| USA TODAY
COVID-19: Trump’s doctor avoids questions on oxygen
President Trump’s doctor said Trump is not currently on oxygen, but would not say whether he ever received oxygen since his COVID-19 diagnosis.
President Donald Trump is receiving oxygen and has begun a course of steroids. Doctors said patients for whom that’s the case often spend several days in the hospital in the best-case scenario.
At a news conference Sunday morning, one of the physicians treating the president said he had begun a course of the steroid dexamethasone Saturday after a drop in his oxygen levels. The president will receive that “for the time being,” Dr. Sean Dooley said.
The president’s physician, Navy Cmdr. Sean Conley, said that if Trump continued to look and feel well, “our hope is that we can plan for a discharge as early as (Monday) to the White House, where he can continue his treatment course.”
That would not be the typical plan for most COVID-19 patients who require oxygen and have been placed on steroids, said doctors who care for patients with the illness caused by the coronavirus.
“I will say that I’ve never started someone with COVID-19 on steroids and then thought I’d be discharging the patient home the next day,” said Russell Buhr, a professor of pulmonary and critical care medicine at the University of California-Los Angeles.
Oxygen is typically given to patients when the level of oxygen saturation in their blood is below 92%, he said.
“Generally, once a patient is on oxygen, they stay in the hospital for four or five days, if everything goes well,” said Dr. J. Randall Curtis, a professor of pulmonary and critical care medicine at the University of Washington School of Medicine in Seattle.
“If a patient is off oxygen and then goes back on oxygen, that would suggest they’ve gotten a little bit worse. If they’ve started on dexamethasone, that suggests to me he’s gotten a little bit worse,” Curtis said. “If he’s requiring oxygen, then he has COVID pneumonia.”
Though that might sound dire, it simply means there is an infection in the lung causing inflammation in the alveoli, the tiny air sacs in the lungs that transfer oxygen from the lungs to the bloodstream.
COVID-19 pneumonia can range from mild to dangerously severe. It’s not possible to know the president’s condition from the description given by his doctors.
In Curtis’ experience treating more than a hundred COVID-19 patients in Seattle, people who require oxygen and get dexamethasone “would generally have some abnormality on their chest X-ray. Typically, it’s what we call the ‘ground glass’ pattern that’s seen with COVID pneumonia,” he said.
The ground glass pattern refers to a hazy white area in a lung X-ray or CT scan showing infection or inflammation. Typical lung tissue shows up as grey.
A COVID-19 patient with mild pneumonia and on oxygen could recover within two to five days and return home, Curtis said. But it could also go the other way.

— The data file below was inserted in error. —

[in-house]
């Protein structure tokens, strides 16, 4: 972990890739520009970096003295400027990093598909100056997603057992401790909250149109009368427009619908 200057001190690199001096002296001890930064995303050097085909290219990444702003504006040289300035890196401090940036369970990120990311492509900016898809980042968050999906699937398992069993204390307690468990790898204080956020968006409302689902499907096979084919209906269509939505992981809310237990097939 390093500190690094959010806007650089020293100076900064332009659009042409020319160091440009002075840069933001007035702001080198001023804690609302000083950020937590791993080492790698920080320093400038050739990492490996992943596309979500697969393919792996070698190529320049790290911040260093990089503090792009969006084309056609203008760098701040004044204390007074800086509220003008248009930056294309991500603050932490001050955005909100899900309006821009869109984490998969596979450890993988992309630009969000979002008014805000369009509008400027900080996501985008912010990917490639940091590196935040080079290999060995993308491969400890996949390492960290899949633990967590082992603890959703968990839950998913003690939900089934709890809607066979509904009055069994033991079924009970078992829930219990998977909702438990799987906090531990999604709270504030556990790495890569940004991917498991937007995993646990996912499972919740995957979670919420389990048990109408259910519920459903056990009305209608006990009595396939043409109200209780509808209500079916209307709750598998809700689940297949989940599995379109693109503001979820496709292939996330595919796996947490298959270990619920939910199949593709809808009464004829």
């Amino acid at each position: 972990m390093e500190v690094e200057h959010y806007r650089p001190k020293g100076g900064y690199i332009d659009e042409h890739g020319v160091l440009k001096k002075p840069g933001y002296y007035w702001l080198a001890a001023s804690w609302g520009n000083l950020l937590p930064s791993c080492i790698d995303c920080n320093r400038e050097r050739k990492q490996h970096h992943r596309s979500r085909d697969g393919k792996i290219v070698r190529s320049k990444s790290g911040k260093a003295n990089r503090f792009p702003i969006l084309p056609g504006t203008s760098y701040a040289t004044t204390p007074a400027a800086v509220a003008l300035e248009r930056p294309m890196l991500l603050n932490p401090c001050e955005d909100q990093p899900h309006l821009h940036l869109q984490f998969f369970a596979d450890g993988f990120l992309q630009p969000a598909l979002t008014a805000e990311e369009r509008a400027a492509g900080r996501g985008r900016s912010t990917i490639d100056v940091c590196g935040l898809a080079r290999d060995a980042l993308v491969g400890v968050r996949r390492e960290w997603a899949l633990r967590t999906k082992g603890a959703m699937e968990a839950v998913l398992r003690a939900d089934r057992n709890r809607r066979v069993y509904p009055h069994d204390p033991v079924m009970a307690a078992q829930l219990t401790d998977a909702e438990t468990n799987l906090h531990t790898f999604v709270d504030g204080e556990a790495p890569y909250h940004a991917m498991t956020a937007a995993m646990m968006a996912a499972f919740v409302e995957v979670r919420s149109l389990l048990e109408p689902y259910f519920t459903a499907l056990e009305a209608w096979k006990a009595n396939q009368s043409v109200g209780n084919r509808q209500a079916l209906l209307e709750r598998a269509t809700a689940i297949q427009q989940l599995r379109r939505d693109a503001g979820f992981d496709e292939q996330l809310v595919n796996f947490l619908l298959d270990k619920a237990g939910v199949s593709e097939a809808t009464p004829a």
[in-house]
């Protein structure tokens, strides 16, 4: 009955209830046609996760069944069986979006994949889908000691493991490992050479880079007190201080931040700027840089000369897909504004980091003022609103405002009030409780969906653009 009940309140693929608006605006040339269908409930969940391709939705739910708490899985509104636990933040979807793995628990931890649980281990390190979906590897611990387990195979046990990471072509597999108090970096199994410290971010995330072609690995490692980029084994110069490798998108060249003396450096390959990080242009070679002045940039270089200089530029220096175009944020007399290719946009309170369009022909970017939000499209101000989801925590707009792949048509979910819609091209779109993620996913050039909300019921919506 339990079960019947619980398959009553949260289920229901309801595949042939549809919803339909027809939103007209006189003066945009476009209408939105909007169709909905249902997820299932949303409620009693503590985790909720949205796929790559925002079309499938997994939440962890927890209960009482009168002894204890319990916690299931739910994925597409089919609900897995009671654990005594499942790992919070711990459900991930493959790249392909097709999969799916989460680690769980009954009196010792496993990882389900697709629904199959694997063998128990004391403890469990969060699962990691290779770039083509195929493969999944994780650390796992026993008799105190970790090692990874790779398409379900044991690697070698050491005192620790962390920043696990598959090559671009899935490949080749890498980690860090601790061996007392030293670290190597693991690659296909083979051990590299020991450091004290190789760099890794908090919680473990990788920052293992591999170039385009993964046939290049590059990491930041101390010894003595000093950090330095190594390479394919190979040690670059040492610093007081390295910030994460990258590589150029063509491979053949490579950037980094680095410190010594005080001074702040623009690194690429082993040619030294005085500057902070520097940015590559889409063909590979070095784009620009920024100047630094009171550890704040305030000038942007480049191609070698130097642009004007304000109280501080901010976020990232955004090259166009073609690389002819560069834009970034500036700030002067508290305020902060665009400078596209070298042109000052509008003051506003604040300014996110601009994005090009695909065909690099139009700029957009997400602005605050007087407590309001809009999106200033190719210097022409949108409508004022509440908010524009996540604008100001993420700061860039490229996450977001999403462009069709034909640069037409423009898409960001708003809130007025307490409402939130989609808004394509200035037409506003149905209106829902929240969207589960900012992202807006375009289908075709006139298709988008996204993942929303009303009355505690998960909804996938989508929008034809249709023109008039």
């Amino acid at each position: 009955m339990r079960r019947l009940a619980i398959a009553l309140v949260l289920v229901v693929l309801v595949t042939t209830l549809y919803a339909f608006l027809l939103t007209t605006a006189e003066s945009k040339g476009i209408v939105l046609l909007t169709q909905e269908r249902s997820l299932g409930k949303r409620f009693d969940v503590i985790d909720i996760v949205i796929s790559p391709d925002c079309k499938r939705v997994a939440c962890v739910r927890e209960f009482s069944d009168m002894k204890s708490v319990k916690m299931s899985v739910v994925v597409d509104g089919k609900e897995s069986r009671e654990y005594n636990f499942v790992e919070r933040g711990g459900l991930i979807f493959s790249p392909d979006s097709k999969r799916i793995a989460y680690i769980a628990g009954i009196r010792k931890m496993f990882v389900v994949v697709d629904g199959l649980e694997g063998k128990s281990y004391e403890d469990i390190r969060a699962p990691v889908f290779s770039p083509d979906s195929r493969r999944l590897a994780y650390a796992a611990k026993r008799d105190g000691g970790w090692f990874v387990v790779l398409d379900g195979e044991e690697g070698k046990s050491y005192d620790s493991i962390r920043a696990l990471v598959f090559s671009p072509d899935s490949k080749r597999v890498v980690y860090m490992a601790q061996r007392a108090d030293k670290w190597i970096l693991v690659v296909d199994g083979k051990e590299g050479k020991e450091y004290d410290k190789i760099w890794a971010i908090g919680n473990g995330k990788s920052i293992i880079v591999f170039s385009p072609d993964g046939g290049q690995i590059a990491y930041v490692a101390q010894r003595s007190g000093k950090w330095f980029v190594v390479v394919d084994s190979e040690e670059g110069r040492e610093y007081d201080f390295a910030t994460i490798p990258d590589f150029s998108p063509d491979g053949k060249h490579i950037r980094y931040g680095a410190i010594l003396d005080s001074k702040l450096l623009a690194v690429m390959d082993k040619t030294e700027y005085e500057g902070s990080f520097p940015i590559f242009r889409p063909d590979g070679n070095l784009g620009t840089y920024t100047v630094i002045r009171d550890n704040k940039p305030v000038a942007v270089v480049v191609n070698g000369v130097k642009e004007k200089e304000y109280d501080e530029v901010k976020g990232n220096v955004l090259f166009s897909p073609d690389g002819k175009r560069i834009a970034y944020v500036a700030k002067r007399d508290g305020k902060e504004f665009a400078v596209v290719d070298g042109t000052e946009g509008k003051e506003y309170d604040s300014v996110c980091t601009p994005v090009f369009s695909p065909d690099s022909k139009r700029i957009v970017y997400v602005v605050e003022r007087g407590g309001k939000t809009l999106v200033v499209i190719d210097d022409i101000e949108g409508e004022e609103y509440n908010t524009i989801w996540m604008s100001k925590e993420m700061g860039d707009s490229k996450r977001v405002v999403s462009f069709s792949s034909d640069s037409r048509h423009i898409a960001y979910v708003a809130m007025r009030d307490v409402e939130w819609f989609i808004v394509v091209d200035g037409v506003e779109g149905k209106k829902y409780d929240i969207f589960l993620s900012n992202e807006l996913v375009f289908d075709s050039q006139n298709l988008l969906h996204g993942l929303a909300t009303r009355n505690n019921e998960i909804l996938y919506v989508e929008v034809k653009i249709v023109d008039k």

“The concern is that in that window of time, it’s still possible that the pneumonia would continue to get worse,” he said. “Unfortunately, we don’t have any great ways of stopping that. Dexamethasone helps a little bit. Remdesivir helps a little but only a little.”
Treatment with dexamethasone generally indicates more severe disease, they said. Recommendations for dexamethasone are that it be given to patients who require supplemental oxygen or who are on mechanical ventilation, Buhr said. It is not typically given prophylactically as an early defense against such an inflammatory response.
“The reason we don’t is that steroids are not totally benign. They increase your risk of other infections, and they increase your risks of delirium,” he said.
“The Infectious Diseases Society of America’s guidelines for steroids in COVID-19 patients say that they should always be given to people with critical illness and are suggested for patients with severe disease,” said George Rutherford, a professor of epidemiology at the University of California School of Medicine. “You don’t want to give steroids if they’re not needed. They can cause all sorts of metabolic issues, as well as an increased risk of bacterial infections.”
Dexamethasone is a steroid given to tamp down an overactive immune response in the body that can cause its own troubles. This comes when the virus provokes an immune response that sends cells into the lungs to clean up the damage, which causes inflammation.
“That inflammation in and of itself can make it more difficult for oxygen to pass from the lung into the bloodstream” and tends to occur later in the course of the disease, Buhr said, and the inflammatory reaction can break down the lung tissue itself, “like a forest fire generating its own fuel.”
Though he didn’t want to play armchair physician to the president, Buhr said the treatments reported by the president’s doctors and the rosy picture given in Sunday’s news conference “don’t line up.”
Contact Elizabeth Weise at firstname.lastname@example.org